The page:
We've all been there: Someone says or does something racist. The question is: what do you do next?
Do you stay silent? Do you interject? What if it is a close family member? What if it is a perfect stranger you see doing something offensive on the street? Are there situations where you should not engage?
These are some of the questions we sought to answer on Wednesday's St. Louis on the Air with guests from the National Conference for Community and Justice-St. Louis (NCCJ-St. Louis), who regularly facilitate "Interrupting Racism" workshops.
Stefani Weeden-Smith is the program director for NCCJ-St. Louis and said the group started offering interrupting racism workshops after seeing the community’s response to the death of Michael Brown in August of 2014. “What I find is so many folks are eager to have this conversation,” Weeden-Smith said.
So, where does the reluctance to speak up come from?
“People are reluctant because they remember past experiences where they did speak up and didn’t get the response they wanted,” Weeden-Smith said. “They get wary of trying to approach the subject again.”
Sally Beth Lyon and Dewitt Campbell are two program associates with NCCJ who run Interrupting Racism workshops. Lyon said that people are often afraid of being rude or making the problem worse — in that respect, people believe it is easier to stay in their comfort zone and, at the very least, do no extra harm.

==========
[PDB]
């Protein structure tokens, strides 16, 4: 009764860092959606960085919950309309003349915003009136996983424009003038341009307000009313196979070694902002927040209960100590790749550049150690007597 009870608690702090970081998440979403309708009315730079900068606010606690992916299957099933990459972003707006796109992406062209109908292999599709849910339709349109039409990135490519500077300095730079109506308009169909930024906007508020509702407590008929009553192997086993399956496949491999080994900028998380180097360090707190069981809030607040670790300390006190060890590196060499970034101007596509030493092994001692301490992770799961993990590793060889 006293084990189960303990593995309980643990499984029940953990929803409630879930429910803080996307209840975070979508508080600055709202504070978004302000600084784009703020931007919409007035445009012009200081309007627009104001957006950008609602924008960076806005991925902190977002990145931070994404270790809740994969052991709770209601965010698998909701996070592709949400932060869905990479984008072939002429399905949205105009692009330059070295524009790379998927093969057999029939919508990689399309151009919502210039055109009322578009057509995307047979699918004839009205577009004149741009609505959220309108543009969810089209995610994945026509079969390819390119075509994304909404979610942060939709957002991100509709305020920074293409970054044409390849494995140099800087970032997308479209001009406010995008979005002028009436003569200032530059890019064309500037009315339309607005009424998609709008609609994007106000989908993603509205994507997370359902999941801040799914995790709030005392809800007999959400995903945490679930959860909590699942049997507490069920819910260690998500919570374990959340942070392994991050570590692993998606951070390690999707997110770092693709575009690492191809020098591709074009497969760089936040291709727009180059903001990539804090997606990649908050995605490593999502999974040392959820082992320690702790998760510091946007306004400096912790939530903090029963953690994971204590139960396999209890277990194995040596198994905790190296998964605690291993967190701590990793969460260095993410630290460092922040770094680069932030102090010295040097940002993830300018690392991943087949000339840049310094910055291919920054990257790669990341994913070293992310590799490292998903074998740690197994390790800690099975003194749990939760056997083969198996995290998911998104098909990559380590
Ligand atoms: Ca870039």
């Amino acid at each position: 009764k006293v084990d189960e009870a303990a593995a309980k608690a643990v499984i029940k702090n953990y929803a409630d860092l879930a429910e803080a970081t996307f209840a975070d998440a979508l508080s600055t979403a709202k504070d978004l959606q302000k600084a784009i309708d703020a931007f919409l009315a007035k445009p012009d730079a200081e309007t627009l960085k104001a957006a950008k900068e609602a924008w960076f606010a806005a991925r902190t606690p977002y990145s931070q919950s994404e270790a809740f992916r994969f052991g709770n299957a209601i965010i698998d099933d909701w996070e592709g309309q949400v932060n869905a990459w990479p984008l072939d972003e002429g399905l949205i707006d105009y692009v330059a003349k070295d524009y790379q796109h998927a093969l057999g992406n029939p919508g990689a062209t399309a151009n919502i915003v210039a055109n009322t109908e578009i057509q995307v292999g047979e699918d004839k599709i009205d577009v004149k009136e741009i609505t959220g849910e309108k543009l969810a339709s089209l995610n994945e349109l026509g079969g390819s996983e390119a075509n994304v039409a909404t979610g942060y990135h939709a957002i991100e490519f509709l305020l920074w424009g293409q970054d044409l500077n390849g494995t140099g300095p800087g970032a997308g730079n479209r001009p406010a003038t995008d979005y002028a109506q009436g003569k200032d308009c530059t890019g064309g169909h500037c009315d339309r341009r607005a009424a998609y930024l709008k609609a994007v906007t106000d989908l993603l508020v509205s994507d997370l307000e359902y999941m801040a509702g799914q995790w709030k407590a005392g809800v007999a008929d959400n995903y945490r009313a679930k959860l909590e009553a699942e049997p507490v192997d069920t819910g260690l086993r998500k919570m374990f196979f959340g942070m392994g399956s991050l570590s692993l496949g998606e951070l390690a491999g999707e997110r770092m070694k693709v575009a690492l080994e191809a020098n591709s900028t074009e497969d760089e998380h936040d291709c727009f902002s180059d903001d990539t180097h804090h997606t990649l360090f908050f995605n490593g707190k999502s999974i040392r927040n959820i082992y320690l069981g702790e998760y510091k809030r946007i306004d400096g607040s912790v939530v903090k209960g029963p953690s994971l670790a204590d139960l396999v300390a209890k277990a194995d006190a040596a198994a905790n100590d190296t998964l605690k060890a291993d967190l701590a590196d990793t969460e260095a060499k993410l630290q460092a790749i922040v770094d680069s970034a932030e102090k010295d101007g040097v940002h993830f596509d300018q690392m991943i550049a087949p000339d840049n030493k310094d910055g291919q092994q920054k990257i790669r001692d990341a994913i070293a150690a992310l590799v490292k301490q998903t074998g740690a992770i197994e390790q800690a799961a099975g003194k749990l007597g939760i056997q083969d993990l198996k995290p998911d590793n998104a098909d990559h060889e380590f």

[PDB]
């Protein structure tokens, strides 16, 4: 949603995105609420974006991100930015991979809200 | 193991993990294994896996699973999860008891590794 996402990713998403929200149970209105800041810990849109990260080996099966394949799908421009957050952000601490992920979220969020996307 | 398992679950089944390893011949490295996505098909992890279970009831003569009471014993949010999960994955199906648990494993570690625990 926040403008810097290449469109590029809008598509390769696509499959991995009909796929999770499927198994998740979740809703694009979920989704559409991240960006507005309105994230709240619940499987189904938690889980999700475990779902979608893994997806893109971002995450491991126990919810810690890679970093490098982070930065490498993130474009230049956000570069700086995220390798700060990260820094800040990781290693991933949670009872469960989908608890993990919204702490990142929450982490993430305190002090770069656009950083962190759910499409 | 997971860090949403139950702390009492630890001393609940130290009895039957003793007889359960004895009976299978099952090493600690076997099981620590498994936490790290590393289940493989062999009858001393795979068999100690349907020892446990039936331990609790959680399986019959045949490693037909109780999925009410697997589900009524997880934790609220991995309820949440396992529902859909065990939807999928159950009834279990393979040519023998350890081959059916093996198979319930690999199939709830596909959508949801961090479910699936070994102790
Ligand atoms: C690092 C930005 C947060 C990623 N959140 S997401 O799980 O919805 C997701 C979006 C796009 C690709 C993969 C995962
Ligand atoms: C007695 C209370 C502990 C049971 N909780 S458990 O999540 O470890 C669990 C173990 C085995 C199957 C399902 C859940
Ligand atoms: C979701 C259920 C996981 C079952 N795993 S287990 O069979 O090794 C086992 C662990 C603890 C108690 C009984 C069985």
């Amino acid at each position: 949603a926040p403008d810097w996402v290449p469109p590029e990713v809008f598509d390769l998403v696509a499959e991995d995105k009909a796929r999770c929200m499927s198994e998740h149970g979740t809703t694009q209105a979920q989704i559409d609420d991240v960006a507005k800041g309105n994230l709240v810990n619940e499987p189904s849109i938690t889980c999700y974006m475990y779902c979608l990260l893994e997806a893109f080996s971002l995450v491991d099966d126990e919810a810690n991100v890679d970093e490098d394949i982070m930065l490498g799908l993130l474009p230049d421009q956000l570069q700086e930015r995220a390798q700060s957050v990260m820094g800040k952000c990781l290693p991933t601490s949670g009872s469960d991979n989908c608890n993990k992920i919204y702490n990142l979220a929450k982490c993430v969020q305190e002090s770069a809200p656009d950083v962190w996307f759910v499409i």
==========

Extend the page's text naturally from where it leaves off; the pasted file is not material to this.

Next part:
“It’s not just a black or white thing, it’s an Asian thing, a Hispanic thing, a Native American thing,” Campbell said. “All of us are struggling with this. With all of the things we learn in school, we don’t learn how to have sustained conversations across difference. NCCJ tries to step in to start giving that education and experience to have an ongoing conversation with someone you don’t agree with and have it remain respectful.”
Earlier in the week, we asked listeners to share their thoughts and experiences about what they do when they saw and heard racism happening around them. We used their examples, as well as callers comments, as jumping off points for discussion during the show.
Before looking into those specific examples, Weeden-Smith, Campbell and Lyons offered some good frameworks to have before jumping in to a conversation about racism with anyone:
- Utilize the “LARA Method:” Listening, Affirming, Responding and Adding extra information.
- Take a deep breath before engaging in conversation.
- Speak in the “I.”